How The Nukes Fared During Sandy

Hurricane Sandy brought high winds and high waters to 34 nuclear reactors in the eastern U.S., causing three to shut down and one to issue an alert because of high water levels in its intake structure, according to the Nuclear Regulatory Commission.
Of the 34 reactors, 24 continued to operate normally during the storm, according to the Nuclear Energy Institute. Seven had already been shut down for refueling or inspections, and three in New York and New Jersey were "tripped or shut down," according to the NRC. They were:
The safety systems operated as designed, according to NRC. The New Jersey reactor that issued an alert, Oyster Creek, had been shut downfor maintenance before the storm arrived, but it lost offsite power and saw water levels rise in its intake structure because of a combination of rising tide, wind direction and storm surge. The alert was canceled this morning when water levels returned to normal, according to its operator, Exelon.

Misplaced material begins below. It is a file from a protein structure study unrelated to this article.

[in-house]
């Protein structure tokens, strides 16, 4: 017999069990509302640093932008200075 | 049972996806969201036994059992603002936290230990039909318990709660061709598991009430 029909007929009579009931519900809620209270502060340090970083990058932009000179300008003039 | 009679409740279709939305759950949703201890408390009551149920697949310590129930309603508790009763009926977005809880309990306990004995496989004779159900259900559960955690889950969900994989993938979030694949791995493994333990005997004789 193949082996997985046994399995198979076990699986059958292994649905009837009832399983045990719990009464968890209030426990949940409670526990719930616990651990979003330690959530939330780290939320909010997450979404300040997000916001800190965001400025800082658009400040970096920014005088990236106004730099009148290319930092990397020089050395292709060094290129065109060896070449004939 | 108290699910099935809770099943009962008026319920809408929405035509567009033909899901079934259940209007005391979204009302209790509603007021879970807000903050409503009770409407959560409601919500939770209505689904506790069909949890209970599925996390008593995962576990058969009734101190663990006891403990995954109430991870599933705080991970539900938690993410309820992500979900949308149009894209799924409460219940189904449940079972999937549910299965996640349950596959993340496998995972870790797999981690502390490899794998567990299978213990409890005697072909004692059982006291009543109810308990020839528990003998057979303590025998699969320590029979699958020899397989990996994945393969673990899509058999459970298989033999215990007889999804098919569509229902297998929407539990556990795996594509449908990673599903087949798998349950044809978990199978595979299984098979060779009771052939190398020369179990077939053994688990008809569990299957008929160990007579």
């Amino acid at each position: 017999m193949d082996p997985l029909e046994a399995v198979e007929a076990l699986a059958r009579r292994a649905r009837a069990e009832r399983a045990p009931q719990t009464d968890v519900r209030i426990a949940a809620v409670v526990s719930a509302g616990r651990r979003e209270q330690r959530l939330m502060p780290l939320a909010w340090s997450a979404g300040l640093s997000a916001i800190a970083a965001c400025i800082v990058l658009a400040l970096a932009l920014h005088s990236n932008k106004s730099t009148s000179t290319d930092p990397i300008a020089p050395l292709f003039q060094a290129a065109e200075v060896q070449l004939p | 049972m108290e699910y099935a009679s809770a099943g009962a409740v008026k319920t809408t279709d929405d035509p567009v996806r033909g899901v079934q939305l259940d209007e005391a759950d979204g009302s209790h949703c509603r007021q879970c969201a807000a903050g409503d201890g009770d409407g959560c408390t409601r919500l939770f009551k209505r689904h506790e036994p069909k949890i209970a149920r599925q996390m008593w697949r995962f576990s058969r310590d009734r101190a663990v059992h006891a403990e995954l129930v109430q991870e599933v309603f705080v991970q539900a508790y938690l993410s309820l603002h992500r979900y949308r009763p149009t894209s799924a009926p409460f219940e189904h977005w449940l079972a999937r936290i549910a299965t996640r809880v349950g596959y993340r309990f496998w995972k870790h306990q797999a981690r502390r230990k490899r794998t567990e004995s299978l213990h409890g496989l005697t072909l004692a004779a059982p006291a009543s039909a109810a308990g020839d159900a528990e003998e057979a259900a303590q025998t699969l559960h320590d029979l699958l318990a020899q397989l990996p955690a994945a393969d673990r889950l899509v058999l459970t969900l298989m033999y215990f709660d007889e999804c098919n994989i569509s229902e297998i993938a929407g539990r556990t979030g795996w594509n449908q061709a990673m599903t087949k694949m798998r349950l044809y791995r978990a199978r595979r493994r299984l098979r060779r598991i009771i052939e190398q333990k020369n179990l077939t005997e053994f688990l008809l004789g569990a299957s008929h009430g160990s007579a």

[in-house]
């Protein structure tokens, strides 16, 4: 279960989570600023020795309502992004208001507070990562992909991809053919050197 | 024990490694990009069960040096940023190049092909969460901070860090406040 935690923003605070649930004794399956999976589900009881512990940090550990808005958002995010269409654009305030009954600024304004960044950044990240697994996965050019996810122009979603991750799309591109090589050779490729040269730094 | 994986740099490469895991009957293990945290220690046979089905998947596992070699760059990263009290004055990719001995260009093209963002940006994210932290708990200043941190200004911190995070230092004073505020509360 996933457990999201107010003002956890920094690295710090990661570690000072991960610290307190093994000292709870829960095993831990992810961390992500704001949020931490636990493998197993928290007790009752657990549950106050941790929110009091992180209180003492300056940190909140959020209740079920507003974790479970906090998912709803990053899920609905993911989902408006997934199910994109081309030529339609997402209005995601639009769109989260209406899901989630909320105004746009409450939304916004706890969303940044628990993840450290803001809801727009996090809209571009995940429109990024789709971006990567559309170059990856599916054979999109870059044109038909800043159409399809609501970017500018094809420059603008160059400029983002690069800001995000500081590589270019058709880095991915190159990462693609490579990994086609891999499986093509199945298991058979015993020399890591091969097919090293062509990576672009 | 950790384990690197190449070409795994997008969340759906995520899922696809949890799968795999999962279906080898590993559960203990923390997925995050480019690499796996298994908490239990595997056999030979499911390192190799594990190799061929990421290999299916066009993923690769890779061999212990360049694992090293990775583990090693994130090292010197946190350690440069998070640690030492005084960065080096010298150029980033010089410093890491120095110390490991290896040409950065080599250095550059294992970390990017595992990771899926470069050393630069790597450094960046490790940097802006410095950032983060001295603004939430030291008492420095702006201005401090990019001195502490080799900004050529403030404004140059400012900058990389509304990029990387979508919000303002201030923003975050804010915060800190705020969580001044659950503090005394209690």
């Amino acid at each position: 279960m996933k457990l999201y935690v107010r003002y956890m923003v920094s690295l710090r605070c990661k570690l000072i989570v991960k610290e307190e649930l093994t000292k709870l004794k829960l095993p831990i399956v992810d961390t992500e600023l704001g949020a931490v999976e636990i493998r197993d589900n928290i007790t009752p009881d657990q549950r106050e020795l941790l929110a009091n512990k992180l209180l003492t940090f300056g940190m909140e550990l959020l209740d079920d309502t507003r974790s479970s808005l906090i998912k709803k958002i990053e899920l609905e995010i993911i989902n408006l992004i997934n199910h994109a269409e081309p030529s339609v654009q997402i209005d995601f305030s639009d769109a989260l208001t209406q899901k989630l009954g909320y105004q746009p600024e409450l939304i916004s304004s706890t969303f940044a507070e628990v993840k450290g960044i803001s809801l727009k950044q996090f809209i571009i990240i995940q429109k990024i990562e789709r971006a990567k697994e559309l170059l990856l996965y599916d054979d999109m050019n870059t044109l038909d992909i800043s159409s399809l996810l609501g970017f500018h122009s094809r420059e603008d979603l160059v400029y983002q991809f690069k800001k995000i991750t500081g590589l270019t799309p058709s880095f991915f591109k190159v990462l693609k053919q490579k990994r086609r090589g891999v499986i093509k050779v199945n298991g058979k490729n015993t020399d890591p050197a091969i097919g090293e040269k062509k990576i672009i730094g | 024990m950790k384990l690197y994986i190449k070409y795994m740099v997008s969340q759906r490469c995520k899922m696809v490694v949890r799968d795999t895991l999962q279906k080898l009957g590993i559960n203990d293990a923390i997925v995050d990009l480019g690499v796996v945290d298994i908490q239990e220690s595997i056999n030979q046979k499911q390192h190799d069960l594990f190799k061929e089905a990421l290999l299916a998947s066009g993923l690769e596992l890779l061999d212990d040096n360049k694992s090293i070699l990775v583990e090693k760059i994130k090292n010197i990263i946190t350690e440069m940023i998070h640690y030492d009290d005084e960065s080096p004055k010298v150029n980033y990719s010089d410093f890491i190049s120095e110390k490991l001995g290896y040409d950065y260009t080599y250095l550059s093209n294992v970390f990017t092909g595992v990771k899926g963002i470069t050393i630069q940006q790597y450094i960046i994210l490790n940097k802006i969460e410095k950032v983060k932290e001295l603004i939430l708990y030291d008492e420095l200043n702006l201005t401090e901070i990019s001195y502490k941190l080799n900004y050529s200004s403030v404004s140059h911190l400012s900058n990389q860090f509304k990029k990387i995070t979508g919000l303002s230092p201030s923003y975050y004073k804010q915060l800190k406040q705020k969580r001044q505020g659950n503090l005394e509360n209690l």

It was the failure of backup power, from generators flooded in a tsunami, that caused the reactors at Fukushima to melt down last year.
The Nuclear Energy Institute praised the performance of the reactors as proof of their safety.
"Hurricane Sandy once again demonstrates the robust construction of nuclear energy facilities, which are built to withstand extreme flooding and hurricane-force winds that are beyond that historically reported for each area,” said Marvin S. Fertel, president and chief executive officer at the Nuclear Energy Institute. “Beyond the physical strength of these nuclear power plants, the professional crews that operate and maintain them take exacting precautions as significant storms approach"
But Sandy spurred Massachusetts Congressman Ed Markey to call on Congress to speed passage of reactor safety legislation penned in the wake of Fukushima:
"An immediate first step is to fully implement the safety upgrades recommended by the Fukushima task force in a manner that ensures they are mandatory, in recognition of the fact that they are necessary to ensure the adequate protection of America’s nuclear power plants,” said Markey, the ranking Democrat on the House Natural Resources Committee.

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